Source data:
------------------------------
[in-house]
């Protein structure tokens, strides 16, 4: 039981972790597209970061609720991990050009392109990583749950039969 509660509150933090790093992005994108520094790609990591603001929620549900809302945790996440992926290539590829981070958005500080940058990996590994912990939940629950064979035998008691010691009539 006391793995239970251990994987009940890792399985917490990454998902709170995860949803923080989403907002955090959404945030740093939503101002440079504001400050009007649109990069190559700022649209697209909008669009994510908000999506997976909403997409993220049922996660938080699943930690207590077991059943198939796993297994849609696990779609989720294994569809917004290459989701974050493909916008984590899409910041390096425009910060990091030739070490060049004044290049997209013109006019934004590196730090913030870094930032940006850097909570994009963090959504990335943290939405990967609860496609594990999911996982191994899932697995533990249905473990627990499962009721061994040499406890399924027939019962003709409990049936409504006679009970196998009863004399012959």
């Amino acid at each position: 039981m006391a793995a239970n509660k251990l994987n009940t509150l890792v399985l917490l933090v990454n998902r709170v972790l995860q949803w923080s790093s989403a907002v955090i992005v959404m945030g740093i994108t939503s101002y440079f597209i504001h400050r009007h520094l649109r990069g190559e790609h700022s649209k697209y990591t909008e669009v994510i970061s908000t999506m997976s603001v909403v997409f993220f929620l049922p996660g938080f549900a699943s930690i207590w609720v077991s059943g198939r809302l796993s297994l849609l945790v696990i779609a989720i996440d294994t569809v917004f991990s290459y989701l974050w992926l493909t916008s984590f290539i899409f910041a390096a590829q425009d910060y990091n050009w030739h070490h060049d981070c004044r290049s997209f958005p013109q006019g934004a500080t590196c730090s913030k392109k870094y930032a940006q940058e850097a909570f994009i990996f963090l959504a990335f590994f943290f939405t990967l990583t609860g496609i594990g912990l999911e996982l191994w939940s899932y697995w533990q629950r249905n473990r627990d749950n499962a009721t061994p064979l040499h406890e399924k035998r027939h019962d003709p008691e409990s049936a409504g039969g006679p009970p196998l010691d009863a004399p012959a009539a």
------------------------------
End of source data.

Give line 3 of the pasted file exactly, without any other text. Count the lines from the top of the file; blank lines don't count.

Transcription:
């Amino acid at each position: 039981m006391a793995a239970n509660k251990l994987n009940t509150l890792v399985l917490l933090v990454n998902r709170v972790l995860q949803w923080s790093s989403a907002v955090i992005v959404m945030g740093i994108t939503s101002y440079f597209i504001h400050r009007h520094l649109r990069g190559e790609h700022s649209k697209y990591t909008e669009v994510i970061s908000t999506m997976s603001v909403v997409f993220f929620l049922p996660g938080f549900a699943s930690i207590w609720v077991s059943g198939r809302l796993s297994l849609l945790v696990i779609a989720i996440d294994t569809v917004f991990s290459y989701l974050w992926l493909t916008s984590f290539i899409f910041a390096a590829q425009d910060y990091n050009w030739h070490h060049d981070c004044r290049s997209f958005p013109q006019g934004a500080t590196c730090s913030k392109k870094y930032a940006q940058e850097a909570f994009i990996f963090l959504a990335f590994f943290f939405t990967l990583t609860g496609i594990g912990l999911e996982l191994w939940s899932y697995w533990q629950r249905n473990r627990d749950n499962a009721t061994p064979l040499h406890e399924k035998r027939h019962d003709p008691e409990s049936a409504g039969g006679p009970p196998l010691d009863a004399p012959a009539a």